questions wanting this solemn covenant. Something
less than truth satisfies. It is common to hear a
person say, " You do not expect me to speak as if I
were upon my oath." Hence a great deal of incor-
rectness and inadvertency, short of falsehood, creeps


into ordinary conversation ; and a kind of secondary
or laic-truth is tolerated, where clergy-truth oath-
truth, by the nature of the circumstances, is not re-
quired. A Quaker knows none of this distinction.
His simple affirmation being received, upon the most
sacred occasions, without any further test, stamps a
value upon the words which he is to use upon the
most indifferent topics of life. He looks to them,
naturally, with more severity. You can have of him
no more than his word. He knows, if he is caught
tripping in a casual expression, he forfeits, for him-
self, at least, his claim to the invidious exemption.
He knows that his syllables are weighed and how
far a consciousness of this particular watchfulness,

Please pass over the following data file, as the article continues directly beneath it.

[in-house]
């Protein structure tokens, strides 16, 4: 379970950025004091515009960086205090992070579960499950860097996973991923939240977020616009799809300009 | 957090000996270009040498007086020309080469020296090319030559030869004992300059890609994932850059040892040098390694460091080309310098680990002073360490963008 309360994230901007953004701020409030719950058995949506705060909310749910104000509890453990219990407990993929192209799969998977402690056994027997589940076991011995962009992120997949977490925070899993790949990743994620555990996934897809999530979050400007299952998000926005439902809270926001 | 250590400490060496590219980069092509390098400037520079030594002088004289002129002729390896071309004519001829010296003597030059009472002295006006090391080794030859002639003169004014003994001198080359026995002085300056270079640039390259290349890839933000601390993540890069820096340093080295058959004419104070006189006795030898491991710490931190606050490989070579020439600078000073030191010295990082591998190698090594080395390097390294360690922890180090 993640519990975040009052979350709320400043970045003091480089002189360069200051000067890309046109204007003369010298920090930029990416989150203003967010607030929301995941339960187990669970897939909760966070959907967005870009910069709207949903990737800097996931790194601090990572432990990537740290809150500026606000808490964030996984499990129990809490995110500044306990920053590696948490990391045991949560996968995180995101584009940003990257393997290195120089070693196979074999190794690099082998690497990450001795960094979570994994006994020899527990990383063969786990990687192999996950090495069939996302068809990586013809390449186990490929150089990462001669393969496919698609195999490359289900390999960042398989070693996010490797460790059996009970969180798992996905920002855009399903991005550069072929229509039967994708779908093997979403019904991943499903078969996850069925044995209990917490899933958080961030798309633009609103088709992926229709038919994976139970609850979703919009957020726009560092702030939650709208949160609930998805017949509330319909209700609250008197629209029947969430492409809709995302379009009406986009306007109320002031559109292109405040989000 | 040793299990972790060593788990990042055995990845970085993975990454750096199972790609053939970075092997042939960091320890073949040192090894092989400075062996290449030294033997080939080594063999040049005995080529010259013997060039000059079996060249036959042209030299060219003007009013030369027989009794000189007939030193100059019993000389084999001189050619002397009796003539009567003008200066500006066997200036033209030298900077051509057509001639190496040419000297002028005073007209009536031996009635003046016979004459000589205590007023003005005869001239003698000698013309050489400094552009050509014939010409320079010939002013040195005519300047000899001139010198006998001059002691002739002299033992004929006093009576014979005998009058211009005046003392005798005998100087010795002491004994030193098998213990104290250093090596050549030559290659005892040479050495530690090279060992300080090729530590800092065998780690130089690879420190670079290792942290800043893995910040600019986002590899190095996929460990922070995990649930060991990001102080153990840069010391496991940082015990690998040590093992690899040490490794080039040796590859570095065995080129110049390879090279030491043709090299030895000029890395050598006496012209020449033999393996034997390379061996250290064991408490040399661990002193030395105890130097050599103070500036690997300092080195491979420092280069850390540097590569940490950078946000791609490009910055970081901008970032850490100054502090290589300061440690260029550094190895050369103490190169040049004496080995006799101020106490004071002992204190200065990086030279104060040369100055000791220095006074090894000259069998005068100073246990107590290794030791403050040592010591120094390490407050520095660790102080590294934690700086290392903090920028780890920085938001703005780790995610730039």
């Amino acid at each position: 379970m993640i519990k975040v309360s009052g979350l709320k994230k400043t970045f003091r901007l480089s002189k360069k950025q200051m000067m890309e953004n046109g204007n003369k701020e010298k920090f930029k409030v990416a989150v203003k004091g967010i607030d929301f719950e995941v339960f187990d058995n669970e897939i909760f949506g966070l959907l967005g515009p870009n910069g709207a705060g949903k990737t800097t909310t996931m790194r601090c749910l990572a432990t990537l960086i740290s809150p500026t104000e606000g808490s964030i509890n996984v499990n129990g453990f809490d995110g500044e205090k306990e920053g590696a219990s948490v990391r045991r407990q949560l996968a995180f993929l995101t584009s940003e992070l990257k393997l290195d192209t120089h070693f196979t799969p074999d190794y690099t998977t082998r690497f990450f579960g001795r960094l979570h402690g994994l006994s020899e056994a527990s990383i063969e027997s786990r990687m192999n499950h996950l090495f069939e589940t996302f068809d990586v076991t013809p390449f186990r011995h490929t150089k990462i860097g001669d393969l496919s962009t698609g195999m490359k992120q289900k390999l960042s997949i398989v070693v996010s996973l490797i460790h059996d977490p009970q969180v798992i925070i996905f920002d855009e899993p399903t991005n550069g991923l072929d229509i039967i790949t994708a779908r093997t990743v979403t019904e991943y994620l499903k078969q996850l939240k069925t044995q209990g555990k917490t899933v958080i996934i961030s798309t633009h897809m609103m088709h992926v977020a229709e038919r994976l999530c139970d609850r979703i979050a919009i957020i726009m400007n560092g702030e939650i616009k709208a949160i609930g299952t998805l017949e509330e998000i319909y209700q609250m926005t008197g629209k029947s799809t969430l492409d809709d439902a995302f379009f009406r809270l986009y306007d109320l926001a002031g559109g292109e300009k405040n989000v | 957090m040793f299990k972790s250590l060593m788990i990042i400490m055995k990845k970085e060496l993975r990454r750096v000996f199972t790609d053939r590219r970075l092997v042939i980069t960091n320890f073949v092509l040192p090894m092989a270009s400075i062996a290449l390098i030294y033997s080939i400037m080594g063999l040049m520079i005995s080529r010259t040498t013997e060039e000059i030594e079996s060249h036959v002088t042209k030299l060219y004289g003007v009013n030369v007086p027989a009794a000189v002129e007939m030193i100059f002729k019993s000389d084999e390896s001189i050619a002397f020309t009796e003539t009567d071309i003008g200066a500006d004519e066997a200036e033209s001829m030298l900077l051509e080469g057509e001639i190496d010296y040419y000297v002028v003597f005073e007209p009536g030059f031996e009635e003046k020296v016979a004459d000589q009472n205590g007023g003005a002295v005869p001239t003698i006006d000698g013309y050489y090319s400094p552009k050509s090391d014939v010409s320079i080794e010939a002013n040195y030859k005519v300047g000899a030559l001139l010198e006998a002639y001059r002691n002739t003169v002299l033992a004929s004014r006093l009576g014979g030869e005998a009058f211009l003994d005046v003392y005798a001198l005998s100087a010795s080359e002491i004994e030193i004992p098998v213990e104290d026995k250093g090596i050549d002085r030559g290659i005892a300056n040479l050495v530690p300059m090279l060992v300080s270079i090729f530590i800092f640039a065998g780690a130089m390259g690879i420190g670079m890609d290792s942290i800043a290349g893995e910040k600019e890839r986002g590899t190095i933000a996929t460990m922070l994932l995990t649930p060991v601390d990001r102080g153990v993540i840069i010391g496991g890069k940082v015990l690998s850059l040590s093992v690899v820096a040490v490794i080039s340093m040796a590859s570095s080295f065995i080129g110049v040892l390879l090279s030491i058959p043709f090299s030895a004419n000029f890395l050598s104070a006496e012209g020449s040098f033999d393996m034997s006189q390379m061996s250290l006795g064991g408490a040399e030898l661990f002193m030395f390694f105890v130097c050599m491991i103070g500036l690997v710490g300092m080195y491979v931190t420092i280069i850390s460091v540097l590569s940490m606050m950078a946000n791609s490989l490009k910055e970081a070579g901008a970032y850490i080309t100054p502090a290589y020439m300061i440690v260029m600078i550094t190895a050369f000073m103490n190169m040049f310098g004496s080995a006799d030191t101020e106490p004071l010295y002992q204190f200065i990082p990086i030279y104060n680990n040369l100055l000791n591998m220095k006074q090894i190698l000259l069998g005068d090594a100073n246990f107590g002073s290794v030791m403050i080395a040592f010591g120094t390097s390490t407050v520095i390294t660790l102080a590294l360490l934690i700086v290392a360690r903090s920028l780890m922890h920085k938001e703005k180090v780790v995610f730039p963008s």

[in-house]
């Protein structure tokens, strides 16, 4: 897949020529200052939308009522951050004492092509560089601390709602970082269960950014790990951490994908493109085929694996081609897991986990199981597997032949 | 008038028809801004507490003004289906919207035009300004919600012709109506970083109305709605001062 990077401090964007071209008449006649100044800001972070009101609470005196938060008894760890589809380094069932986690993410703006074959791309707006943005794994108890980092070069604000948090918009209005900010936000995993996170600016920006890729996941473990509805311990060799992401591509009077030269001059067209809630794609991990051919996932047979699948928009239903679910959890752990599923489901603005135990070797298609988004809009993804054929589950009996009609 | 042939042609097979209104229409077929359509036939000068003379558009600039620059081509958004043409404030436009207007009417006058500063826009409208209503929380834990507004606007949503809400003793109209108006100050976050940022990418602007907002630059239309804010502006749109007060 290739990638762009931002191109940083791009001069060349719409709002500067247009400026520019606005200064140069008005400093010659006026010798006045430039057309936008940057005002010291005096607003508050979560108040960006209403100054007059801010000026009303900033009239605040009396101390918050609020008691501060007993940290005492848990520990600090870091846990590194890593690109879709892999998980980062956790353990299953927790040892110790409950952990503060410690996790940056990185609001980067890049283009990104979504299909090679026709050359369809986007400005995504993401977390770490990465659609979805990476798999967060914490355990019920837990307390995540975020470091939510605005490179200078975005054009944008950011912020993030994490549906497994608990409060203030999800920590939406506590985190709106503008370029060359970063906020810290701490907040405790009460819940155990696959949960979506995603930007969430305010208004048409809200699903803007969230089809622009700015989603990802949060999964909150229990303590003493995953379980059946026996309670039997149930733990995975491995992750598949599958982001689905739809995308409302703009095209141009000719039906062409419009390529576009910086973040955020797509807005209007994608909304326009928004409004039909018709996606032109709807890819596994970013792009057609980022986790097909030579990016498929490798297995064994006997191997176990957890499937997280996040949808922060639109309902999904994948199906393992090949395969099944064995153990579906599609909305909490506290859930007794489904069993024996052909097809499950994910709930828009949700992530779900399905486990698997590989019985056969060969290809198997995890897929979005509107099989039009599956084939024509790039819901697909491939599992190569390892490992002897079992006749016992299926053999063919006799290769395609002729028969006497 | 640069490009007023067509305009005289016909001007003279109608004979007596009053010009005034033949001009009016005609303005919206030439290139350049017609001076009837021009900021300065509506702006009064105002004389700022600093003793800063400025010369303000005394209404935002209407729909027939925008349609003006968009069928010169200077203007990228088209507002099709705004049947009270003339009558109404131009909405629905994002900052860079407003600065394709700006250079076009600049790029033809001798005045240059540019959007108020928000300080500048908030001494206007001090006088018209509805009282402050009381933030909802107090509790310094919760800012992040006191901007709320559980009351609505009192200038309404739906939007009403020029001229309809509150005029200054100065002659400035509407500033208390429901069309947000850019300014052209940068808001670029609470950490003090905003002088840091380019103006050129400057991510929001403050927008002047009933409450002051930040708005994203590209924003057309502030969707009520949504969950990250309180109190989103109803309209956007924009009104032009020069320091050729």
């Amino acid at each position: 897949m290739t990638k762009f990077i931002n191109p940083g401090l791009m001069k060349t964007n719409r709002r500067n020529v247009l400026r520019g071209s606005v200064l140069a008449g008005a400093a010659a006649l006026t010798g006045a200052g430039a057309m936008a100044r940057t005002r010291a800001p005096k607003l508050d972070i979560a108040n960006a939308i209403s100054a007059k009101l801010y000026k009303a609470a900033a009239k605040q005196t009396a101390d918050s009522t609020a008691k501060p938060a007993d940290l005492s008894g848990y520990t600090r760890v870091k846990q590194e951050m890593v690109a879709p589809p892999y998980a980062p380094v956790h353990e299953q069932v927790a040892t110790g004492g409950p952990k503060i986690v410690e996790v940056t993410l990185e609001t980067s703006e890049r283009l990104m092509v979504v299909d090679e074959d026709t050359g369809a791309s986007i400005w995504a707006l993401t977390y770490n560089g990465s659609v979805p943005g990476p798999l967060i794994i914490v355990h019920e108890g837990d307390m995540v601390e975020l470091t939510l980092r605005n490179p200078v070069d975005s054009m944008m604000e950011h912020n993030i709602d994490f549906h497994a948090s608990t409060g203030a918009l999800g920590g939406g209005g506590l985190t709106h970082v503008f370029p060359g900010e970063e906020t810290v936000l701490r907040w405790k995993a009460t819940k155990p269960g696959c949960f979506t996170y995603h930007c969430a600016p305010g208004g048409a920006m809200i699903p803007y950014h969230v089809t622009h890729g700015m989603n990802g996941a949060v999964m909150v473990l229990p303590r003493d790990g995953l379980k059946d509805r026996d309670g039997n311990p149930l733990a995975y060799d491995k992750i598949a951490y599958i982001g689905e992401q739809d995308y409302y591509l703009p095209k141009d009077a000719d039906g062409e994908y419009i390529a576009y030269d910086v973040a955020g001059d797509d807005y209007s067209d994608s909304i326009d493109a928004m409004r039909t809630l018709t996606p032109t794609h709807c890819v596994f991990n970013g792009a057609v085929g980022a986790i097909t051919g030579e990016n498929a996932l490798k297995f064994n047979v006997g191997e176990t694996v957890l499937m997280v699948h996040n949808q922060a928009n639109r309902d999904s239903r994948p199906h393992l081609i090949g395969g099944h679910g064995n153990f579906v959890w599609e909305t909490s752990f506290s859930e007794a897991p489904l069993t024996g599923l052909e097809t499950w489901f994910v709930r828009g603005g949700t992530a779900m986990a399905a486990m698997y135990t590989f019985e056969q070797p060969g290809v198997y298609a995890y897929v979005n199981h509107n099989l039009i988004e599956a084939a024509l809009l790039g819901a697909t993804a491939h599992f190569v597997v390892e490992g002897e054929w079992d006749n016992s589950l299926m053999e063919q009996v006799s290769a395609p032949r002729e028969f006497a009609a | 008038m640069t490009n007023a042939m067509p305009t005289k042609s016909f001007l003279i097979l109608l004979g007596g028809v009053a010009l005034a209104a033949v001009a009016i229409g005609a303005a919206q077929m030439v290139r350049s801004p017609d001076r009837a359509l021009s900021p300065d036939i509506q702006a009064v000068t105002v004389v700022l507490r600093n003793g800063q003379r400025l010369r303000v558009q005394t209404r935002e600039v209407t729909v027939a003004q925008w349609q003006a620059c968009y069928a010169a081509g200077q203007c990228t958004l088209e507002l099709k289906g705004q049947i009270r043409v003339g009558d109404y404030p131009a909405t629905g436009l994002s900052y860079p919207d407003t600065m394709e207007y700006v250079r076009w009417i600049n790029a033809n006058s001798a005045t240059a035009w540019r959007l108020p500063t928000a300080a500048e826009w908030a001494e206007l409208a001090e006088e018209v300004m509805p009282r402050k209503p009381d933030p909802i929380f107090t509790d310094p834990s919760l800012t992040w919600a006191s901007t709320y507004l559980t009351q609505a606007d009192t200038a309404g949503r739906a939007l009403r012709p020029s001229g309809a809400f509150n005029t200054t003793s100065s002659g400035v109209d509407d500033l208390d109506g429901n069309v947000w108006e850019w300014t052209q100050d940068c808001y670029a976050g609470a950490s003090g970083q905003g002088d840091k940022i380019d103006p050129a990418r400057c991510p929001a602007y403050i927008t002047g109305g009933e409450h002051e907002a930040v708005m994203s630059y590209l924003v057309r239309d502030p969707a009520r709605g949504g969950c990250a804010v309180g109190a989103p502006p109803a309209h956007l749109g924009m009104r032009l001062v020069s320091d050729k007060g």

exerted against a person, has a tendency to produce
indirect answers, and a diverting of the question by
honest means, might be illustrated, and the practice
justified, by a more sacred example than is proper
to be adduced upon this occasion. The admirable
presence of mind, which is notorious in Quakers
upon all contingencies, might be traced to this im-
posed self- watchfulness if it did not seem rather
an humble and secular scion of that old stock of
religious constancy, which never bent or faltered, in
the Primitive Friends, or gave way to the winds of
persecution, to the violence of judge or accuser,
under trials and racking examinations. "You will
never be the wiser, if I sit here answering your ques-


tions till midnight," said one of those upright Justi-
cers to Penn, who had been putting law-cases with a
puzzling subtlety. " Thereafter as the answers may
be," retorted the Quaker. The astonishing compo-
sure of this people is sometimes ludicrously displayed
in lighter instances. I was travelling in a stage-
coach with three male Quakers, buttoned up in the
straitest non-conformity of their sect. We stopped
to bait at Andover, where a meal, partly tea appa-
ratus, partly supper, was set before us. My friends